Monday, May 19, 2008

John Cusack: Outsourced Warfare Represents a "Radical, Dangerous, Disgusting Ideology"

(This film looks good and Cusack's interview is refreshing... The entire interview is highly recommended!)

John Cusack: Outsourced Warfare Represents a "Radical, Dangerous, Disgusting Ideology"
Interviewed by Joshua Holland

John Cusack's new film, War, Inc., is set in a fictionalized Iraq. It's a funny film. It might have been tough to watch if it weren't, given the level of destruction that five years of occupation have wrought on the real country.

Cusack, along with co-writers Mark Leyner and Jeremy Pikser, offer up a dystopian vision of the future of privatized warfare set in "Turaqistan," a presumably oil-rich country that, if it really existed, would surely be somewhere that most Americans couldn't find on a map.

The film's humor rests on very real and demonstrably disastrous trends in neoconservative foreign policy of recent years -- a lethal war of choice and profit, the dismantling of states and plundering of their resources, a profound cultural insensitivity, lack of accountability and reckless disregard for easily-predicted consequences -- which are then pushed to the absurd.

In Iraq, journalists are embedded with troops and tour Potemkin villages to demonstrate progress; in Turaqistan, they're given virtual-reality tours of combat without leaving the cozy confines of "Emerald City," War, Inc.'s version of Baghdad's Green Zone. In Iraq, contractors like Halliburton have squeezed billions out of the treasury for substandard work that has left the country's infrastructure decimated; Turaqistan is wholly-managed by the Halliburton-esque Tamerlane corporation, and the tanks that patrol the country's burned-out streets are covered with NASCAR-style logos for everything from Popeye's Chicken to Golden Palace online gambling.

Fans of the underground classic Grosse Pointe Blank will find much that is familiar. Cusack plays a conflicted killer -- this time a lethal assassin -- an extreme kind of corporate fixer -- whom Tamarlane dispatches to far-flung locales whenever someone of influence threatens the company's bottom line. The film has the same kind of sardonic and referential humor, and employs the same over-the-top ultra-violence pushed to comic extremes. Joan Cusack, in a role reminiscent of the one she played in Grosse Pointe Blank, again steals the show with her few minutes of screen time.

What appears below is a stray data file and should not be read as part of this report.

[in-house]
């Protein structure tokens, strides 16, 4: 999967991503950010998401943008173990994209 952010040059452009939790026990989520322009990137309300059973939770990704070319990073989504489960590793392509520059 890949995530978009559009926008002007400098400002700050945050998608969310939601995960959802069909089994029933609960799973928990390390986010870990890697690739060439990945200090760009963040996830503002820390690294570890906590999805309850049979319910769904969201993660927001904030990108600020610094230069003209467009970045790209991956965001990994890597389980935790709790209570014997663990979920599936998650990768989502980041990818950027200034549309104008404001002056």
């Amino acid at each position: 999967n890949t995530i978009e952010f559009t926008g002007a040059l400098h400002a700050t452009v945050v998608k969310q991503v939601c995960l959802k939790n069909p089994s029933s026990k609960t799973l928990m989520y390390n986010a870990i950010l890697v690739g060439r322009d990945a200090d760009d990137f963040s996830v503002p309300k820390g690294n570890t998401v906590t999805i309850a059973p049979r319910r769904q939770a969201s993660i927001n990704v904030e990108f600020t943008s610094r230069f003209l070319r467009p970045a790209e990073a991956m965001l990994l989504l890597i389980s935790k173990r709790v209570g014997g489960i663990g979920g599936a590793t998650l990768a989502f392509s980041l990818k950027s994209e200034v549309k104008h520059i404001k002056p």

With sharp writing and strong performances by Marisa Tomei, Hilary Duff and Ben Kingsley, War, Inc. is provocative and satisfying. But it may have failed in one notable regard. Turaqistan, for all its insanity, is not all that much crazier than the reality of post-invasion Iraq; a week after the film arrived at AlterNet's office, and with mortars raining down in Baghdad's heavily-fortified Green Zone, a Los Angeles-based company announced that it's planning to build a Disney-like skateboard- and theme-park in Baghdad. Never mind that most Iraqi kids have never seen a skateboard -- a spokesperson for the company promised that a shipment of free boards would arrive in Iraq before the park's opening.

AlterNet caught up with John Cusack recently to discuss the inspirations for his film.

Joshua Holland: Tell me a little bit about your new project.

John Cusack: Well, we thought of it as an incendiary political cartoon that would hopefully put America's current imperial adventures in Iraq into a kind of a larger context. And maybe put a different lens on what privatization means; what this plan has been and what it's been like when people try to privatize the very core things it means to be a state. And what it means to spread an ideology like that across the globe.

There are 180,000 contractors in Iraq and about 160,000 troops, right? And if one just takes that trend to its logical conclusion, well that's where "War, Inc." is set. It takes place at a time in the near future when warfare us an entirely corporate affair.

Holland: As a political nerd, it struck me as a highly referential film. I felt like your character, to some extent, was loosely patterned maybe on John Perkins, who wrote Confessions of an Economic Hit Man.

Cusack: You know, that book came out when we were already making the film, I believe. And I know we were writing it when Naomi Klein's groundbreaking piece called "Baghdad Year Zero" came out in Harper's. She's a journalist I've always greatly admired and respected. And then as we were making the movie, she was writing the Shock Doctrine. I remember being aware of it while we were writing it. And I remember talking about it. But you know, this character was also based on [former U.S. Envoy to Iraq] Paul Bremer flying in while Baghdad was still burning and literally ruling by Fiat. Sitting down in Saddam's old palace and banging out 50 or 60 new laws that would allow 100 percent foreign ownership of previously state-owned industry by these outside corporations. And he was running around in those Brooks Brothers suits and the military boots when he did it.

To Read the Rest of the Interview and to Watch a Trailer for the Film

"Time to Go Home" by Michael Franti and Spearhead

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